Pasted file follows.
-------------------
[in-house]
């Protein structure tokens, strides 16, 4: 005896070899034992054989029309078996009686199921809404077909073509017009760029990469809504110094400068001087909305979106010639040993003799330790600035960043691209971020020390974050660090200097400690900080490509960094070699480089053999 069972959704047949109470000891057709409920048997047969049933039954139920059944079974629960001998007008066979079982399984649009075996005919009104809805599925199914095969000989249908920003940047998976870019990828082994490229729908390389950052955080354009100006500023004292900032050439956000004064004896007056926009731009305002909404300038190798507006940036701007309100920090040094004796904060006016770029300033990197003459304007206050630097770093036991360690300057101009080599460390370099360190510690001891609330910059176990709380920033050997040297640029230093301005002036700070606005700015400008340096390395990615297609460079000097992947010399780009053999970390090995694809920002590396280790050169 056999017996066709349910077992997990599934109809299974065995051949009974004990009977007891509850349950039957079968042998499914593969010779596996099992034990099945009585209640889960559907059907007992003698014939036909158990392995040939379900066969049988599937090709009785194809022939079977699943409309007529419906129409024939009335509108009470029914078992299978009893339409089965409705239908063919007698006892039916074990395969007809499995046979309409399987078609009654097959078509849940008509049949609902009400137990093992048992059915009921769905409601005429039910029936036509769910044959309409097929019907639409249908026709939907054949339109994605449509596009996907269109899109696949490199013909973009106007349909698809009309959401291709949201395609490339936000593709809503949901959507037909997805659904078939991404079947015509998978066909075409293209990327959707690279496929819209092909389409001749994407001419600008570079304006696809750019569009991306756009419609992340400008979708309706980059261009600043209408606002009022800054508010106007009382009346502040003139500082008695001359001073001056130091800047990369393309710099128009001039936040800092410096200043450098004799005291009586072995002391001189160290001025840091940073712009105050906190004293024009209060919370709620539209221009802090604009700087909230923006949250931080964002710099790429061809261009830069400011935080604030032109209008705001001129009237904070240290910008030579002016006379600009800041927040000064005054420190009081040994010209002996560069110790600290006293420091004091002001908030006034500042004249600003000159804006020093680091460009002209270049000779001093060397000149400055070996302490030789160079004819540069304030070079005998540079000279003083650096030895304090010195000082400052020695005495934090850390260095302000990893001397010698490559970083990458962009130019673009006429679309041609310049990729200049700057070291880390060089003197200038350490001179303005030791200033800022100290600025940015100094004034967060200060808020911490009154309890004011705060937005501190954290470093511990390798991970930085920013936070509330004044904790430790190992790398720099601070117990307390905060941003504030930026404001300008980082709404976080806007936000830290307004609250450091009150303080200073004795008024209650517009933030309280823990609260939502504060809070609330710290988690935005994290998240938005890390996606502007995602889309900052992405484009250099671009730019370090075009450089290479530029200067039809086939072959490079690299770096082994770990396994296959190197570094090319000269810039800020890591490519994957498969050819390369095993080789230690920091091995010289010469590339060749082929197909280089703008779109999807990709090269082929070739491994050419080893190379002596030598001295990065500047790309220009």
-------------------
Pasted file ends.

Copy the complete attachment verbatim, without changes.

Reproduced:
[in-house]
């Protein structure tokens, strides 16, 4: 005896070899034992054989029309078996009686199921809404077909073509017009760029990469809504110094400068001087909305979106010639040993003799330790600035960043691209971020020390974050660090200097400690900080490509960094070699480089053999 069972959704047949109470000891057709409920048997047969049933039954139920059944079974629960001998007008066979079982399984649009075996005919009104809805599925199914095969000989249908920003940047998976870019990828082994490229729908390389950052955080354009100006500023004292900032050439956000004064004896007056926009731009305002909404300038190798507006940036701007309100920090040094004796904060006016770029300033990197003459304007206050630097770093036991360690300057101009080599460390370099360190510690001891609330910059176990709380920033050997040297640029230093301005002036700070606005700015400008340096390395990615297609460079000097992947010399780009053999970390090995694809920002590396280790050169 056999017996066709349910077992997990599934109809299974065995051949009974004990009977007891509850349950039957079968042998499914593969010779596996099992034990099945009585209640889960559907059907007992003698014939036909158990392995040939379900066969049988599937090709009785194809022939079977699943409309007529419906129409024939009335509108009470029914078992299978009893339409089965409705239908063919007698006892039916074990395969007809499995046979309409399987078609009654097959078509849940008509049949609902009400137990093992048992059915009921769905409601005429039910029936036509769910044959309409097929019907639409249908026709939907054949339109994605449509596009996907269109899109696949490199013909973009106007349909698809009309959401291709949201395609490339936000593709809503949901959507037909997805659904078939991404079947015509998978066909075409293209990327959707690279496929819209092909389409001749994407001419600008570079304006696809750019569009991306756009419609992340400008979708309706980059261009600043209408606002009022800054508010106007009382009346502040003139500082008695001359001073001056130091800047990369393309710099128009001039936040800092410096200043450098004799005291009586072995002391001189160290001025840091940073712009105050906190004293024009209060919370709620539209221009802090604009700087909230923006949250931080964002710099790429061809261009830069400011935080604030032109209008705001001129009237904070240290910008030579002016006379600009800041927040000064005054420190009081040994010209002996560069110790600290006293420091004091002001908030006034500042004249600003000159804006020093680091460009002209270049000779001093060397000149400055070996302490030789160079004819540069304030070079005998540079000279003083650096030895304090010195000082400052020695005495934090850390260095302000990893001397010698490559970083990458962009130019673009006429679309041609310049990729200049700057070291880390060089003197200038350490001179303005030791200033800022100290600025940015100094004034967060200060808020911490009154309890004011705060937005501190954290470093511990390798991970930085920013936070509330004044904790430790190992790398720099601070117990307390905060941003504030930026404001300008980082709404976080806007936000830290307004609250450091009150303080200073004795008024209650517009933030309280823990609260939502504060809070609330710290988690935005994290998240938005890390996606502007995602889309900052992405484009250099671009730019370090075009450089290479530029200067039809086939072959490079690299770096082994770990396994296959190197570094090319000269810039800020890591490519994957498969050819390369095993080789230690920091091995010289010469590339060749082929197909280089703008779109999807990709090269082929070739491994050419080893190379002596030598001295990065500047790309220009």